SAN SALVADOR — An American working for a leftist rights organization here says she was beaten, kicked and "sexually harassed" during 53 hours of detention last week by Salvadoran military police.
U.S. Embassy officials said Sunday that they were stunned by the charges, made to reporters by Brenda Hubbard of Los Angeles, because they contradicted what she told them after her release Friday. But they said they would investigate.
Hubbard, 41, was one of seven Americans arrested here last week during a government crackdown on leftists, foreigners and religious workers thought to be sympathetic with guerrillas waging a major military offensive in the capital. U.S. Embassy officials said Friday that all have been released and that none were physically mistreated.
But Hubbard and Eugene Terril, an American who was arrested with her, told a press conference Saturday that they had been kicked and beaten with rifle butts at the headquarters of the Treasury Police, a branch of the Salvadoran armed forces.
Hubbard, who gave the more detailed account, said police officers also lifted her shirt and thrust their hands into the pajama bottoms that she wore at the time of her arrest and throughout her detention.
Both Hubbard and Terril were seized Wednesday morning at the headquarters of Comadres, a group that compiles information on leftists and suspected guerrillas arrested or killed by the security forces. Seven Salvadoran activists were arrested with them.
Leaders of the group have employed American volunteers on the assumption that this would afford them greater protection. Hubbard had worked for the organization since moving here in August. Terril, 42, of Eatonville, Wash., arrived Nov. 8 to work in a Salvadoran orphanage. Both lived at Comadres headquarters.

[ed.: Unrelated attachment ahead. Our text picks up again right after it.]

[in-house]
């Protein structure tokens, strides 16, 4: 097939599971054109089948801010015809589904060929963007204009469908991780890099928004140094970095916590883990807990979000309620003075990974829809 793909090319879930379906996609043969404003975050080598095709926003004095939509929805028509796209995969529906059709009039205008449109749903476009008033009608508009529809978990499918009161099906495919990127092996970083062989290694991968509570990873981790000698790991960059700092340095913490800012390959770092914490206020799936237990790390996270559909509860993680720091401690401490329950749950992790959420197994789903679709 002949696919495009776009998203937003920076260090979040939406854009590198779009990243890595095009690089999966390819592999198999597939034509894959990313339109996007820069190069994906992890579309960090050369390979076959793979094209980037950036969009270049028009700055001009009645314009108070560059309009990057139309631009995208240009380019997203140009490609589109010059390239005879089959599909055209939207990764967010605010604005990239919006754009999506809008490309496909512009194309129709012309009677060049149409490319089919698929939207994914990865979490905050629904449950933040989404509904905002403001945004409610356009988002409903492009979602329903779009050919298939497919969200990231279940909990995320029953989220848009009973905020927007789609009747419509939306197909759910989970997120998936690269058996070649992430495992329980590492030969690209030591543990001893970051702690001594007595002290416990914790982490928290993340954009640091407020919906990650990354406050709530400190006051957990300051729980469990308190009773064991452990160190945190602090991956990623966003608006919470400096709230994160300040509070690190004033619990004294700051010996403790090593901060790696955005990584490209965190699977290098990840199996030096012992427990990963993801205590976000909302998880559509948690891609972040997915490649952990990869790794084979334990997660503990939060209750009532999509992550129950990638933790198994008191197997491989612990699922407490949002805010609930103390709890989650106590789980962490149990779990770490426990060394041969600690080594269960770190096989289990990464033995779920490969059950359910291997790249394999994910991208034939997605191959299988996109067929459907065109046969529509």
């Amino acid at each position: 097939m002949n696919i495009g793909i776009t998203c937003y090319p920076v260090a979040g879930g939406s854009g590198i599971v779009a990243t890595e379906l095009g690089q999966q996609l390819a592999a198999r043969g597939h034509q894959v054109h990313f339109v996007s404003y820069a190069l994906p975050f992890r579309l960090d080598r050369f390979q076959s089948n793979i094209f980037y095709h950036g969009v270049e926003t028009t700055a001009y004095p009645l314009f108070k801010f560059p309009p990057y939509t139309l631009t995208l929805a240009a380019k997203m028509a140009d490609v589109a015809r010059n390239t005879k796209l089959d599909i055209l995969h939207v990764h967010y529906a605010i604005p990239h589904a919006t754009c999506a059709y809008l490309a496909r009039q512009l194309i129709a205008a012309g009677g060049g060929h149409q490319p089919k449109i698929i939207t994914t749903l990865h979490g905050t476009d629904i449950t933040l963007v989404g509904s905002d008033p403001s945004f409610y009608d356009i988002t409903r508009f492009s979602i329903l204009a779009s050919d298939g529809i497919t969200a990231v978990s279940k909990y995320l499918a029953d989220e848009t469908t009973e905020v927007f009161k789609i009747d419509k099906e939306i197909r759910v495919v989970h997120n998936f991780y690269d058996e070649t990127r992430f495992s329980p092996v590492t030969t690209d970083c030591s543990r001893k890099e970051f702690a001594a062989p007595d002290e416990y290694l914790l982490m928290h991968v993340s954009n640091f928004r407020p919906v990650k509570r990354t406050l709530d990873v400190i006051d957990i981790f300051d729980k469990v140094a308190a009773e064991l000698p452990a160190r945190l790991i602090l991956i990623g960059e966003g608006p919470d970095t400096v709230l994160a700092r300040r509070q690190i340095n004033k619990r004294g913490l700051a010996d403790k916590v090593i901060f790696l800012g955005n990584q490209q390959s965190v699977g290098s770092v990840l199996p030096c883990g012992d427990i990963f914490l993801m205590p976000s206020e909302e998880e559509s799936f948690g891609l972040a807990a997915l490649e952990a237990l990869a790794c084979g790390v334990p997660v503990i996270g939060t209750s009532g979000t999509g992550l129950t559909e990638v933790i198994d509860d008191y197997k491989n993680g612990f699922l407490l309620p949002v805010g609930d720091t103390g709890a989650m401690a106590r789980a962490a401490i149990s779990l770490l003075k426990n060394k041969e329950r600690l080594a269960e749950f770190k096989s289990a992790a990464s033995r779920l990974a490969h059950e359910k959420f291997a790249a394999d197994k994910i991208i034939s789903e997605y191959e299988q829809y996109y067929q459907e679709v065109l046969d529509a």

They said that police ransacked the Comadres office and forced their nine captives to pose for a photograph with a flag of the FMLN, the guerrilla alliance. Each was blindfolded, handcuffed and taken to police headquarters, where Hubbard said she was repeatedly interrogated on the whereabouts of a Salvadoran labor activist.
Hubbard said the beatings started as the group was forced to stand all day Wednesday and intensified that night amid the sounds of heavy combat near the headquarters.
"That's when they started beating on us a lot," she said. "That night they didn't let me sleep. They kept coming into my cell and kicking me."
Terril said he got the same abuse but that "they treated us like fine china as compared with what they did to the Salvadorans. That was probably the hardest part. When they hit you, it was easier to take than hearing the Salvadorans scream."
The two said the seven Salvadorans arrested with them are apparently still in jail.
U.S. Ambassador William Walker on Friday compared the arrests of Americans, including four Lutheran church relief workers, during the guerrilla offensive to the internment of Japanese-Americans in the United States during World War II.
"You have a situation here in which the government and armed forces have reason to believe foreigners are helping the FMLN wreak its violence on the country," he said. "I'm not condoning it. I have not seen hard evidence . . . that foreigners are in the trenches with the FMLN."
But embassy officials cast doubt on the two Americans' torture stories.
"They were interviewed by male and female consular officers, then brought to the embassy to meet with the consul general," said Robert Dance, an embassy spokesman. "At no time did any of them allege physical torture.
"We're stunned," he added. "If they had made this accusation to us, we could have jumped on it at the time and made a stronger case (with the Salvadorans.) But nothing was said."